(Bloomberg) -- A Microsoft Corp. executive vowed in court that after the company’s $69 billion acquisition of Activision Blizzard Inc. Call of Duty will remain available on rival Sony Corp’s PlayStation devices, countering the US Federal Trade Commission’s claim that the purchase would thwart competition in the console gaming market.

US District Judge Jacqueline Scott Corley on Friday asked Phil Spencer, who heads Microsoft Gaming, to confirm that Microsoft won’t exclude the popular shooter game from consoles offered by its top competitor Sony. 

Spencer raised his hand ceremoniously and said: “My commitment is, my testimony is, we will continue to ship future versions of Call of Duty on Sony’s PlayStation.” As long as Sony would allow that, he added. He also said that he would keep the game on future versions of the PlayStation.

Spencer is among Microsoft executives defending the planned purchase in a five-day court hearing that began Thursday. The FTC is seeking to temporarily halt the transaction while its legal challenge to the acquisition is pending. His promise under oath could hurt FTC’s attempt to show that the deal would reduce competition in the console gaming market.

The blockbuster deal would vault Microsoft to the No. 3 position in the global games market after Tencent Holdings Ltd. and Sony. The deal that has a closure deadline of July 18 could be wrecked if Corley rules in the agency’s favor.

Microsoft claims its incentive in buying Activision is to gain a foothold in the lucrative mobile gaming market. “This deal has nothing to do with increasing” Microsoft Xbox’s share in the console market, Spencer testified. The executive who sported a dark gray suit and tie told the judge he plans to be in the courtroom during the entire hearing that’s set to end June 29.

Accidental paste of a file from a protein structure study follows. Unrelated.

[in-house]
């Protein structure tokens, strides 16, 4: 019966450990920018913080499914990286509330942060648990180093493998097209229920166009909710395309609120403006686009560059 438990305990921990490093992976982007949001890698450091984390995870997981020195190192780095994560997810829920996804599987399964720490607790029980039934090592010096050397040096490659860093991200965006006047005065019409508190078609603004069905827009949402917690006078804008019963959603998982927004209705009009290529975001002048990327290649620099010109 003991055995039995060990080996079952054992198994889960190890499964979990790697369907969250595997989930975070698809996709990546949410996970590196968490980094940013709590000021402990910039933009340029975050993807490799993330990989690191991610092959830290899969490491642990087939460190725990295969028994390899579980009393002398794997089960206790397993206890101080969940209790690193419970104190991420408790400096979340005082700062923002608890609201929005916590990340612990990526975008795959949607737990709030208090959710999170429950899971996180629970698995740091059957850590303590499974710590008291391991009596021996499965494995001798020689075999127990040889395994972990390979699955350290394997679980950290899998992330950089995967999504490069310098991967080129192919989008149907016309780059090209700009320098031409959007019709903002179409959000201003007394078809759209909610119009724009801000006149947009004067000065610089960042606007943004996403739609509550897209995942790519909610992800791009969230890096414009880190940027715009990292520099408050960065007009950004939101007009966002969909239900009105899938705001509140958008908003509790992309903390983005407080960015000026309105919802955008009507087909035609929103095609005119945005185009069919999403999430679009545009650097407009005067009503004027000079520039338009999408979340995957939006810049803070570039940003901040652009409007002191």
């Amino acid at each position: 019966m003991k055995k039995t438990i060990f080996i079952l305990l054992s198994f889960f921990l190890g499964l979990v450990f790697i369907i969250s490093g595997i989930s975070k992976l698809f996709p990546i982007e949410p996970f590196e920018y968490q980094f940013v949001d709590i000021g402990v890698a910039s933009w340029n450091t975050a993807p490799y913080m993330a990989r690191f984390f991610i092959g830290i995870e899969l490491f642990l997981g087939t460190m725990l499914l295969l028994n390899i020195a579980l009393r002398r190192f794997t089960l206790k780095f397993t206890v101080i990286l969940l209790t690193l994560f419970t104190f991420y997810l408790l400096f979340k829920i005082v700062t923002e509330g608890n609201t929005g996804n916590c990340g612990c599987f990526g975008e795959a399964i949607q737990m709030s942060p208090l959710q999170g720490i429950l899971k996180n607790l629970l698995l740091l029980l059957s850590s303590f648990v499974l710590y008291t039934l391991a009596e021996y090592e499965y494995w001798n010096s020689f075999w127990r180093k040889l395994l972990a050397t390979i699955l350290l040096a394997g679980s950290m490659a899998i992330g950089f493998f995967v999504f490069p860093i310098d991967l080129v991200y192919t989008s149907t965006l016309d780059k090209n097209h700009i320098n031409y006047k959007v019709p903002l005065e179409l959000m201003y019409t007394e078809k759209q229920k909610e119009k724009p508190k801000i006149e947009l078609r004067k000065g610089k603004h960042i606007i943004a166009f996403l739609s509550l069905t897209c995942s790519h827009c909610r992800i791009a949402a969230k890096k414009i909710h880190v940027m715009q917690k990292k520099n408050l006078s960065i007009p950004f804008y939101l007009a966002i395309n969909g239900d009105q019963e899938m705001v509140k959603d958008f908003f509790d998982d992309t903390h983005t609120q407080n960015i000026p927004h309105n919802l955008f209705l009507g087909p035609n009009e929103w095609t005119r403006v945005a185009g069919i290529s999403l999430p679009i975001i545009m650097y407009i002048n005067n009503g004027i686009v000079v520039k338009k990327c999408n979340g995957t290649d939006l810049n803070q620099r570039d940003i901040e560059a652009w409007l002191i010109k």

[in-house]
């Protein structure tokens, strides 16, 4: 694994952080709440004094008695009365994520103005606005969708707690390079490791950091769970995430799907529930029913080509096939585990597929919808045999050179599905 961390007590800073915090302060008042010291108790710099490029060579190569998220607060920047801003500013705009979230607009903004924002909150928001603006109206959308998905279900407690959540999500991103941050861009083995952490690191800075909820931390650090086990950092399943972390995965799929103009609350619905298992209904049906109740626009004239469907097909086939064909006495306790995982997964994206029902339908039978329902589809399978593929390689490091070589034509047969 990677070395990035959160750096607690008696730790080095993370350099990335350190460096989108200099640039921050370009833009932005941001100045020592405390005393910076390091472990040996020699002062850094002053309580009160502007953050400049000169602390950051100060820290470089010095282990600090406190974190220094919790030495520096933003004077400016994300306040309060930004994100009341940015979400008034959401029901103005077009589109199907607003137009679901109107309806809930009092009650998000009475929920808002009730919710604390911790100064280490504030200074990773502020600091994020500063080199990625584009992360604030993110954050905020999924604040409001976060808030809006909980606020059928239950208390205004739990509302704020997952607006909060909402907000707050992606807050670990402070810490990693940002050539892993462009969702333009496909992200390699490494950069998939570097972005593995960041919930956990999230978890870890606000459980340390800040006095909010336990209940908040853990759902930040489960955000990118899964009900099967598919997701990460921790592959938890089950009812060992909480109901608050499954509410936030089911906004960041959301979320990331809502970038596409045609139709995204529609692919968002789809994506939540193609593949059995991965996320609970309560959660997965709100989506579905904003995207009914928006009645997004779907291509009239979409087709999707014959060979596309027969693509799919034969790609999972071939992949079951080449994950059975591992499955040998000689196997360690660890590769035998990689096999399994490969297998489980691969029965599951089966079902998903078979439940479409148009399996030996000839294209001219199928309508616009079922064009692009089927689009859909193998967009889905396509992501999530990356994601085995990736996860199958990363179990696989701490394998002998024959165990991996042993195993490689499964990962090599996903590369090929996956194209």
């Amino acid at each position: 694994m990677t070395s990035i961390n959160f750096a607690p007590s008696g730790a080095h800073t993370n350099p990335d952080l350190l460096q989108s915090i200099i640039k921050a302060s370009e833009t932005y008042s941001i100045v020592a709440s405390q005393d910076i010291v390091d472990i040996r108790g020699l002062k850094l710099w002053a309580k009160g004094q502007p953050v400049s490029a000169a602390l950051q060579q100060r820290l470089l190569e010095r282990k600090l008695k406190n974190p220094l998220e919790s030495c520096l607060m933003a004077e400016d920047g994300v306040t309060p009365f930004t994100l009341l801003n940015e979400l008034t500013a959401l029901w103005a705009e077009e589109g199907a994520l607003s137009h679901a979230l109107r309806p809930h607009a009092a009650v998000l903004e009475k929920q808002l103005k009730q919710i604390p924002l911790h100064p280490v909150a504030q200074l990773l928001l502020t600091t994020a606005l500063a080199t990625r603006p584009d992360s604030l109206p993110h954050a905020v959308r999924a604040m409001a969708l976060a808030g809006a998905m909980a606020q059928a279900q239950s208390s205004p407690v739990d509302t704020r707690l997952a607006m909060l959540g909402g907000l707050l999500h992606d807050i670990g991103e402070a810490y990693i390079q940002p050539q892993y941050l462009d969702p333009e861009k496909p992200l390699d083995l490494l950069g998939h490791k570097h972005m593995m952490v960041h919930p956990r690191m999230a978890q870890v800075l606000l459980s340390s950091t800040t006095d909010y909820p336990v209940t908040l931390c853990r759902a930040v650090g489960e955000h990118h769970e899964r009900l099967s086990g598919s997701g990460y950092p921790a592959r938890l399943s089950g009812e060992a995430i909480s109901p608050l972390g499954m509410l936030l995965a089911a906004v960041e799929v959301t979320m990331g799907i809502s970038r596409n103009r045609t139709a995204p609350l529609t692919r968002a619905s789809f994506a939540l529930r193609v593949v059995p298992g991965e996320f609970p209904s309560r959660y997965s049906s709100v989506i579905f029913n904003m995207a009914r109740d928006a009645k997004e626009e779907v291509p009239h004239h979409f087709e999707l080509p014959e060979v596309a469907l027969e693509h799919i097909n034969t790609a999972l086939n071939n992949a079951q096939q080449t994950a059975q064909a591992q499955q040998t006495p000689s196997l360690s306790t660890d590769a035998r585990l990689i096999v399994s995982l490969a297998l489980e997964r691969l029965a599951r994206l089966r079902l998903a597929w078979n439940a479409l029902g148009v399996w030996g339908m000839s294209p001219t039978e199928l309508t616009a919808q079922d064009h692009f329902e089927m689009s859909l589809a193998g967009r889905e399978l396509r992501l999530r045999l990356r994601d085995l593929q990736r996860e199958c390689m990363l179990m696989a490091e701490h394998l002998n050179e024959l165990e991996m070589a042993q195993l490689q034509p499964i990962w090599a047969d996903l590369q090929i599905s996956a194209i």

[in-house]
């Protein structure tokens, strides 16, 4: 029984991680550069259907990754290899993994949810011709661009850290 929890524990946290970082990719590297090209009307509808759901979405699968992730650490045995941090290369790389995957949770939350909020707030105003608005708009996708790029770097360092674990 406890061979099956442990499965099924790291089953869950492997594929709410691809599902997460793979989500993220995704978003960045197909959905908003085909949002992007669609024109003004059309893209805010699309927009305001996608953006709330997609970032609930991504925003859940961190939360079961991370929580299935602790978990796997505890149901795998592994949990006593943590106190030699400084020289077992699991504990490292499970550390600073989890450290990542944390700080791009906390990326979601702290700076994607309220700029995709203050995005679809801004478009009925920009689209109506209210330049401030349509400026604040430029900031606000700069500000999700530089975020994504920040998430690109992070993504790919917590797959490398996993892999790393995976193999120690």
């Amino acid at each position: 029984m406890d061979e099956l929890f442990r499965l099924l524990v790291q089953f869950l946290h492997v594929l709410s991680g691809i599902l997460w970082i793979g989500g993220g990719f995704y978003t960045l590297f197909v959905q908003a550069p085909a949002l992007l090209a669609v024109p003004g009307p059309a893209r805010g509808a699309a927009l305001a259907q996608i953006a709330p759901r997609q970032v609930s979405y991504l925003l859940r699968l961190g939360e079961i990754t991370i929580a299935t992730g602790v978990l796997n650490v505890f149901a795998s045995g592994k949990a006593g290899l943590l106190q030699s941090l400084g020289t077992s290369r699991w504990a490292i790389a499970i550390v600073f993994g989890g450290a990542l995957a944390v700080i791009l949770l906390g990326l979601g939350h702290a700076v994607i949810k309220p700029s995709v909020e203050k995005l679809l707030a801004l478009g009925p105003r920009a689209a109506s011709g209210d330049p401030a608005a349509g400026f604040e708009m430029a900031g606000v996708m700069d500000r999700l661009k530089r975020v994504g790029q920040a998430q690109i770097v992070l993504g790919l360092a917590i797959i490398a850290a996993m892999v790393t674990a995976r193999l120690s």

The FTC has also argued that the deal would hurt competition in markets for game subscriptions and games that can be streamed through cloud technology. Agency lawyer James Weingarten said in his opening statement Thursday that the deal had nothing to do with Microsoft trying to challenge Alphabet Inc.’s Google and Apple Inc.’s “duopoly” in the mobile market. 

When questioned by Microsoft’s attorney Beth Wilkinson, Spencer tried to convey the extent of Microsoft’s interest in pursuing the mobile gaming market by divulging that the company made a bid for smartphone game maker Zynga. But Take-Two Interactive Software Inc. bought the Farmville creator, he said, referring to Take-Two’s $11 billion acquisition of Zynga announced last year.

Spencer also revealed that the “impetus” behind Microsoft’s $7.5 billion purchase of ZeniMax Media Inc. in 2020 was to stop the video game creator from offering its Starfield role-playing game exclusively to Sony’s PlayStation. “We can’t be in a position as a third-place console where we fall further behind on our content ownership,” he said. 

Microsoft Chief Executive Officer Satya Nadella and Activision CEO Bobby Kotick are expected to testify before the hearing ends next week.

The case is Federal Trade Commission v. Microsoft Corp., 3:23-cv-02880, US District Court, Northern District of California (San Francisco).

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